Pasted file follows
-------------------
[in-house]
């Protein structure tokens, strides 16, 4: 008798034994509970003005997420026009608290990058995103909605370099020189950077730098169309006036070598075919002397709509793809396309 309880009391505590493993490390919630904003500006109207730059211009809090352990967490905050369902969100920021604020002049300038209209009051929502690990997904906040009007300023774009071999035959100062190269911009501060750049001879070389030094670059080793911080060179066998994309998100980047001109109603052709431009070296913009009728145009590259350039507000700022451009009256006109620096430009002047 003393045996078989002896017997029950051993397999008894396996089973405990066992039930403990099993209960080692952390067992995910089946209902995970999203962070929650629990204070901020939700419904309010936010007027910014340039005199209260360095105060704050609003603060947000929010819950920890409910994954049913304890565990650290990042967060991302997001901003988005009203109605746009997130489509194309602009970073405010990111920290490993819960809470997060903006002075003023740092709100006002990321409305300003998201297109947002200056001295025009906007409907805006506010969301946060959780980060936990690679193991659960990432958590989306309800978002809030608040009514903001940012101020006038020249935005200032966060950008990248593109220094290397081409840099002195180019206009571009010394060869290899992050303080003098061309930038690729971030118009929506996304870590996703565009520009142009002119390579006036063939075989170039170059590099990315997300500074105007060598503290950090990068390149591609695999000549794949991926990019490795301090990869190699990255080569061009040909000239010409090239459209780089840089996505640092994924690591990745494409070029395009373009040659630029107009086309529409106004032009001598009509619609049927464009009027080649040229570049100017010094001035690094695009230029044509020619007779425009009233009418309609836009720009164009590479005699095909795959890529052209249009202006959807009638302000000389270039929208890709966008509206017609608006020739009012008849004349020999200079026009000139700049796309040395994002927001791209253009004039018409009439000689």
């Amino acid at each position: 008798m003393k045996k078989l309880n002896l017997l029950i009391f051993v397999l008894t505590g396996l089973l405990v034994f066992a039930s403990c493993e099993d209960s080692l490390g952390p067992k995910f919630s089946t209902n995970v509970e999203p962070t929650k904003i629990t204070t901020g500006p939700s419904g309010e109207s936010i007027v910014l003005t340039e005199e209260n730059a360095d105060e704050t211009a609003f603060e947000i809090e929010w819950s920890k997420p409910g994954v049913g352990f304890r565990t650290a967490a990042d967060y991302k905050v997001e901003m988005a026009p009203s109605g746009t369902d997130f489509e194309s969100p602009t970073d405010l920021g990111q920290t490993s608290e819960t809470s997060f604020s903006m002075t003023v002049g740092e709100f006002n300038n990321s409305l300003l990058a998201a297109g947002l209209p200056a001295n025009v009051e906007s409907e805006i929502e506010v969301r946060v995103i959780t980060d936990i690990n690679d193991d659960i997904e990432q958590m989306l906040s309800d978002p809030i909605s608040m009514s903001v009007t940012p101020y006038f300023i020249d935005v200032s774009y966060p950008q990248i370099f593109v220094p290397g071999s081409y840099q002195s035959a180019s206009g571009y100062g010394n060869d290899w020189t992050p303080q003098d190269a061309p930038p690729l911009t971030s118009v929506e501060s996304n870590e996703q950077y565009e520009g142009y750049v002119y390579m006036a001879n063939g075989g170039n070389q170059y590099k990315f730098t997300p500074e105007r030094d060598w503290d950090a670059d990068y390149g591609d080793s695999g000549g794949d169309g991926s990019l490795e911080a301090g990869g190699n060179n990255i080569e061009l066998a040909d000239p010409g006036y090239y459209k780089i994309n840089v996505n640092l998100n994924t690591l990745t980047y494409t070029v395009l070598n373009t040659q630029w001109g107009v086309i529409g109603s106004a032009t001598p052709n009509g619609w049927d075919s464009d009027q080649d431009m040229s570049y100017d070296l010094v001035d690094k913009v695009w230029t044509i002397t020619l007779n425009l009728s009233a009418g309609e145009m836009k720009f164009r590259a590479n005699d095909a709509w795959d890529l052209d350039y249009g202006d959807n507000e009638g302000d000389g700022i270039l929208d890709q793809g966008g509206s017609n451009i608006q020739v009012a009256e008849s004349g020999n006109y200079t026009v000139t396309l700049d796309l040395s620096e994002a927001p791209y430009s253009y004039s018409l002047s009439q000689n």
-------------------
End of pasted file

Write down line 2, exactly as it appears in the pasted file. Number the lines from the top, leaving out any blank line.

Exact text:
């Protein structure tokens, strides 16, 4: 008798034994509970003005997420026009608290990058995103909605370099020189950077730098169309006036070598075919002397709509793809396309 309880009391505590493993490390919630904003500006109207730059211009809090352990967490905050369902969100920021604020002049300038209209009051929502690990997904906040009007300023774009071999035959100062190269911009501060750049001879070389030094670059080793911080060179066998994309998100980047001109109603052709431009070296913009009728145009590259350039507000700022451009009256006109620096430009002047 003393045996078989002896017997029950051993397999008894396996089973405990066992039930403990099993209960080692952390067992995910089946209902995970999203962070929650629990204070901020939700419904309010936010007027910014340039005199209260360095105060704050609003603060947000929010819950920890409910994954049913304890565990650290990042967060991302997001901003988005009203109605746009997130489509194309602009970073405010990111920290490993819960809470997060903006002075003023740092709100006002990321409305300003998201297109947002200056001295025009906007409907805006506010969301946060959780980060936990690679193991659960990432958590989306309800978002809030608040009514903001940012101020006038020249935005200032966060950008990248593109220094290397081409840099002195180019206009571009010394060869290899992050303080003098061309930038690729971030118009929506996304870590996703565009520009142009002119390579006036063939075989170039170059590099990315997300500074105007060598503290950090990068390149591609695999000549794949991926990019490795301090990869190699990255080569061009040909000239010409090239459209780089840089996505640092994924690591990745494409070029395009373009040659630029107009086309529409106004032009001598009509619609049927464009009027080649040229570049100017010094001035690094695009230029044509020619007779425009009233009418309609836009720009164009590479005699095909795959890529052209249009202006959807009638302000000389270039929208890709966008509206017609608006020739009012008849004349020999200079026009000139700049796309040395994002927001791209253009004039018409009439000689």